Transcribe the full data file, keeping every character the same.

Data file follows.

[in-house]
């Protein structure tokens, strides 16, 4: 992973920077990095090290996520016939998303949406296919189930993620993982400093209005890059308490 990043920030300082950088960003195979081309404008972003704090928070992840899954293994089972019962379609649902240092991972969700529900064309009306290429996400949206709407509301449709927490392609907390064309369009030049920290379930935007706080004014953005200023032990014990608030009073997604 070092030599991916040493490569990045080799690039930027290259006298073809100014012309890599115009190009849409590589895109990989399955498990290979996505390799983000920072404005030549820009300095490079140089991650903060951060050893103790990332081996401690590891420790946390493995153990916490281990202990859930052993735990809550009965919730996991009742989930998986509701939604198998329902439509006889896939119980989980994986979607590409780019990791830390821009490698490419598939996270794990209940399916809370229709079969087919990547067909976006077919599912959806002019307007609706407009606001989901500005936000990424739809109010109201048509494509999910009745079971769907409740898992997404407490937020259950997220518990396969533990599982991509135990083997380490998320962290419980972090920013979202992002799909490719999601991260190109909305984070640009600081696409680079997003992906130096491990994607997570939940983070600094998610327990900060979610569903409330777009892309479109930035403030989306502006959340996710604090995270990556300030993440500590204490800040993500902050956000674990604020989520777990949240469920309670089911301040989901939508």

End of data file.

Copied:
[in-house]
């Protein structure tokens, strides 16, 4: 992973920077990095090290996520016939998303949406296919189930993620993982400093209005890059308490 990043920030300082950088960003195979081309404008972003704090928070992840899954293994089972019962379609649902240092991972969700529900064309009306290429996400949206709407509301449709927490392609907390064309369009030049920290379930935007706080004014953005200023032990014990608030009073997604 070092030599991916040493490569990045080799690039930027290259006298073809100014012309890599115009190009849409590589895109990989399955498990290979996505390799983000920072404005030549820009300095490079140089991650903060951060050893103790990332081996401690590891420790946390493995153990916490281990202990859930052993735990809550009965919730996991009742989930998986509701939604198998329902439509006889896939119980989980994986979607590409780019990791830390821009490698490419598939996270794990209940399916809370229709079969087919990547067909976006077919599912959806002019307007609706407009606001989901500005936000990424739809109010109201048509494509999910009745079971769907409740898992997404407490937020259950997220518990396969533990599982991509135990083997380490998320962290419980972090920013979202992002799909490719999601991260190109909305984070640009600081696409680079997003992906130096491990994607997570939940983070600094998610327990900060979610569903409330777009892309479109930035403030989306502006959340996710604090995270990556300030993440500590204490800040993500902050956000674990604020989520777990949240469920309670089911301040989901939508």